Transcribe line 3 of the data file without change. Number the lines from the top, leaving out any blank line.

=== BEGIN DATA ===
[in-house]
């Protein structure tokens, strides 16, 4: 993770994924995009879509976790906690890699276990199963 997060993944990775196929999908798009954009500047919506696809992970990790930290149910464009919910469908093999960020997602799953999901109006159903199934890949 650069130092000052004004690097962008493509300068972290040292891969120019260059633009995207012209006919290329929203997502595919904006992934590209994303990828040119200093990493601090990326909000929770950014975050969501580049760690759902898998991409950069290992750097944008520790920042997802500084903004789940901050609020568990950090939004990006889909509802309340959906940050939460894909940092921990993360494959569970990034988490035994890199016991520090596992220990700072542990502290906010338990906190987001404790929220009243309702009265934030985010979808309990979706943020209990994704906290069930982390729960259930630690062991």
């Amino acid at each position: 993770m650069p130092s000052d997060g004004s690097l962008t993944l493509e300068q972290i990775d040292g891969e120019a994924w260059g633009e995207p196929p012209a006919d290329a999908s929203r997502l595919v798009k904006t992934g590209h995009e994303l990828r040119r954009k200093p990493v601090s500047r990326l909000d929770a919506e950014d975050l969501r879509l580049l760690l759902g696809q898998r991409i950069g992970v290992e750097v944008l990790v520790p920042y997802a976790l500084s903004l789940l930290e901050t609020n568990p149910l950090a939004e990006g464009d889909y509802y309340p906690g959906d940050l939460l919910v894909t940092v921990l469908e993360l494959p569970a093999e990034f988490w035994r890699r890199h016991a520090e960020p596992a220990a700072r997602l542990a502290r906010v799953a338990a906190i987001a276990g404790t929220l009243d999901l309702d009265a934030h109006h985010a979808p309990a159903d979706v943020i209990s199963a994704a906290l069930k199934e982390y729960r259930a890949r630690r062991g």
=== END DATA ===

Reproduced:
């Amino acid at each position: 993770m650069p130092s000052d997060g004004s690097l962008t993944l493509e300068q972290i990775d040292g891969e120019a994924w260059g633009e995207p196929p012209a006919d290329a999908s929203r997502l595919v798009k904006t992934g590209h995009e994303l990828r040119r954009k200093p990493v601090s500047r990326l909000d929770a919506e950014d975050l969501r879509l580049l760690l759902g696809q898998r991409i950069g992970v290992e750097v944008l990790v520790p920042y997802a976790l500084s903004l789940l930290e901050t609020n568990p149910l950090a939004e990006g464009d889909y509802y309340p906690g959906d940050l939460l919910v894909t940092v921990l469908e993360l494959p569970a093999e990034f988490w035994r890699r890199h016991a520090e960020p596992a220990a700072r997602l542990a502290r906010v799953a338990a906190i987001a276990g404790t929220l009243d999901l309702d009265a934030h109006h985010a979808p309990a159903d979706v943020i209990s199963a994704a906290l069930k199934e982390y729960r259930a890949r630690r062991g």